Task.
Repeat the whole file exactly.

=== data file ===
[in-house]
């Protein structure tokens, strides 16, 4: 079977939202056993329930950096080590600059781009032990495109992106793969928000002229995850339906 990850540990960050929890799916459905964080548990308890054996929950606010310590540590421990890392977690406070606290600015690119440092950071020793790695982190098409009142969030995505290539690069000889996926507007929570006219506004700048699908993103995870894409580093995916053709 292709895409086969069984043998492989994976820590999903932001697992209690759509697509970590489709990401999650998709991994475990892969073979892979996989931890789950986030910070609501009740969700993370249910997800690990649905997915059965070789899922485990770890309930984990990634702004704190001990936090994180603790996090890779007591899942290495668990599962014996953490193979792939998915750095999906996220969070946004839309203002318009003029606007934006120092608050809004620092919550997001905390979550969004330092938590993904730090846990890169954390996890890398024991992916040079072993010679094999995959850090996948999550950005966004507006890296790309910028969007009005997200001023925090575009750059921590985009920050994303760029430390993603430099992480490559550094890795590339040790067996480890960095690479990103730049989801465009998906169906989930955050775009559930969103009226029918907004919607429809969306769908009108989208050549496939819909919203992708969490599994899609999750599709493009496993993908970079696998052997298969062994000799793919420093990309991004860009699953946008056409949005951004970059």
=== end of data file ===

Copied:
[in-house]
């Protein structure tokens, strides 16, 4: 079977939202056993329930950096080590600059781009032990495109992106793969928000002229995850339906 990850540990960050929890799916459905964080548990308890054996929950606010310590540590421990890392977690406070606290600015690119440092950071020793790695982190098409009142969030995505290539690069000889996926507007929570006219506004700048699908993103995870894409580093995916053709 292709895409086969069984043998492989994976820590999903932001697992209690759509697509970590489709990401999650998709991994475990892969073979892979996989931890789950986030910070609501009740969700993370249910997800690990649905997915059965070789899922485990770890309930984990990634702004704190001990936090994180603790996090890779007591899942290495668990599962014996953490193979792939998915750095999906996220969070946004839309203002318009003029606007934006120092608050809004620092919550997001905390979550969004330092938590993904730090846990890169954390996890890398024991992916040079072993010679094999995959850090996948999550950005966004507006890296790309910028969007009005997200001023925090575009750059921590985009920050994303760029430390993603430099992480490559550094890795590339040790067996480890960095690479990103730049989801465009998906169906989930955050775009559930969103009226029918907004919607429809969306769908009108989208050549496939819909919203992708969490599994899609999750599709493009496993993908970079696998052997298969062994000799793919420093990309991004860009699953946008056409949005951004970059």